Abstract

This article seeks to discuss the bonds between Scotland and the loose Anglophone union of an imperial ‘Greater Britain’ during the later-nineteenth and early twentieth centuries. Through an analysis of the manifestation of Scottish Lowland language and literary devices termed the kailyardic contra(-)diction, this investigation asserts the interconnections between Scotland, the British empire, and the ‘Anglo-world’. From the mid-nineteenth century, certain linguistic tropes served to favourably distinguish Scots within the bounds of a global ‘Greater Britain’ whilst simultaneously aligning notions of Scottish cultural exceptionalism with assumptions of the social and ‘racial’ prestige of an overarching British imperialism.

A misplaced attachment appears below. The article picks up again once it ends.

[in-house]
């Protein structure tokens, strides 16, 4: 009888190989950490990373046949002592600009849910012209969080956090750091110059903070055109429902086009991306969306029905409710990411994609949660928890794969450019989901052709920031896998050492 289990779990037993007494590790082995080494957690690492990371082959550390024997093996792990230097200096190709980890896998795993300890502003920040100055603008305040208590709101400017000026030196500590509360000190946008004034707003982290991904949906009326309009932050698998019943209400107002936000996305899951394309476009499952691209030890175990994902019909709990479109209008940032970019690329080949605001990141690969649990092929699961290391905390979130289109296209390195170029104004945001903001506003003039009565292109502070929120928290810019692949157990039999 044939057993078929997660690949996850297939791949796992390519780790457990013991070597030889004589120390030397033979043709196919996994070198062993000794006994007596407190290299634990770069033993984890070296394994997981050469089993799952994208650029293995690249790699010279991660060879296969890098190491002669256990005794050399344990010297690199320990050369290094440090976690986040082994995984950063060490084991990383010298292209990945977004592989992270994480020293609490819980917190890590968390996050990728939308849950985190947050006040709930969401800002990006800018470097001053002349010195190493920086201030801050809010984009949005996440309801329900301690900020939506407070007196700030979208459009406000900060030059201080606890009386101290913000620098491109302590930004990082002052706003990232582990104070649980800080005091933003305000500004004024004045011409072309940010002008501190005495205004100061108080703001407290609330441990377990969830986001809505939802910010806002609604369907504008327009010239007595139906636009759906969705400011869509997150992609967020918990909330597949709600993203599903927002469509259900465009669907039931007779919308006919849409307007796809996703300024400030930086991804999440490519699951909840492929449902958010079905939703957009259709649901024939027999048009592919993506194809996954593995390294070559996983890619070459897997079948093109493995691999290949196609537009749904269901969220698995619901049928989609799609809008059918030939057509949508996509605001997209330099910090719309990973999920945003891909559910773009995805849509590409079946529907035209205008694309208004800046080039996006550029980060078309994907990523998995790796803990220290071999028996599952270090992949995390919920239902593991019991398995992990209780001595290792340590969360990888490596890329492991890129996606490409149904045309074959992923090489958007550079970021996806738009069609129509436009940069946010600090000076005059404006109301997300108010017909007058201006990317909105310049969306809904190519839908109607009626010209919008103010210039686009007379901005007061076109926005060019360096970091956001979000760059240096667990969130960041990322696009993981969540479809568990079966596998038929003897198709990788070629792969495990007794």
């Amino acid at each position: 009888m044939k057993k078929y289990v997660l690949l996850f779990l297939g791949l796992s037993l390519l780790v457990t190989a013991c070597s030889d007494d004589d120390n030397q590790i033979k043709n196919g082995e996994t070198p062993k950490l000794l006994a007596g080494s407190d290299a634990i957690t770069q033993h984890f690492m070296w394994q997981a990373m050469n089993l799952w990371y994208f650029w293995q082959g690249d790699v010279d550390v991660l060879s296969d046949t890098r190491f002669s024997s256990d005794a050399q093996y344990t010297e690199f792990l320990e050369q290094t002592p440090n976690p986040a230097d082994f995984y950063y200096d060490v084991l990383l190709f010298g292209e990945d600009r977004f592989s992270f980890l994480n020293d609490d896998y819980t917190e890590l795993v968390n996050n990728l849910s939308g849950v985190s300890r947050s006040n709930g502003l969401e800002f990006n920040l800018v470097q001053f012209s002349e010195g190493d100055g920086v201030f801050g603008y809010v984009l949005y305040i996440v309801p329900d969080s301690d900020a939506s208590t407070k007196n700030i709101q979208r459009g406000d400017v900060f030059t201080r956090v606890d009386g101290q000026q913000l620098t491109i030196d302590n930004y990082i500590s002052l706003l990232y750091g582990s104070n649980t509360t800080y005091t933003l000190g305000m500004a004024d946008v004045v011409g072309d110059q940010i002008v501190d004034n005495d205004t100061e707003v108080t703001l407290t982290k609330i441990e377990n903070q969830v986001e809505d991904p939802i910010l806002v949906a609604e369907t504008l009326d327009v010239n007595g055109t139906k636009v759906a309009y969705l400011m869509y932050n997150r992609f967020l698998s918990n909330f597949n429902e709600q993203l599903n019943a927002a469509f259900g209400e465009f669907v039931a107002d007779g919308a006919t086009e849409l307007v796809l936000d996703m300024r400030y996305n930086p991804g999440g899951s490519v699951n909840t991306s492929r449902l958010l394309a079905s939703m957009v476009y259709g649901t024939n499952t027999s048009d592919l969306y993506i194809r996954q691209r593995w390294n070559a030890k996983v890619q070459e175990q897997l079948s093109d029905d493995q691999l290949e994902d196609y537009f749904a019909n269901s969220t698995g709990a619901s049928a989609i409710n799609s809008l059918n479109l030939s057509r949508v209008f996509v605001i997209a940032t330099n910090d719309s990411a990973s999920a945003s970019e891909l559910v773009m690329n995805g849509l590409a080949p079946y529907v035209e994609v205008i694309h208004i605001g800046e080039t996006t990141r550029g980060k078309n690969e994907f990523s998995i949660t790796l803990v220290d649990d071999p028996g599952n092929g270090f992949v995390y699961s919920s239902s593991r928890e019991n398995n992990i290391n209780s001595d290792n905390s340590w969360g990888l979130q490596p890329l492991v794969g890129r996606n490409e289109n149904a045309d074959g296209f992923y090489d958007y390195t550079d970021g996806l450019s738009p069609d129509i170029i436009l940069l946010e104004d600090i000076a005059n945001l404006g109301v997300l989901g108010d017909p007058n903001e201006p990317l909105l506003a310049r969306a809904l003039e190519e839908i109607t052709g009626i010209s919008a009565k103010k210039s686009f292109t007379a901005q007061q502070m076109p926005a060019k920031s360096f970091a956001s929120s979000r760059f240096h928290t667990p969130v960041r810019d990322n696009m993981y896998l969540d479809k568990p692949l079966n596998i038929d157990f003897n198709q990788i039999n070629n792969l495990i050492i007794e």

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Additional Information

ISSN
2050-6678
Print ISSN
1756-5634
Pages
pp. 69-91
Launched on MUSE
2016-06-02
Open Access
No
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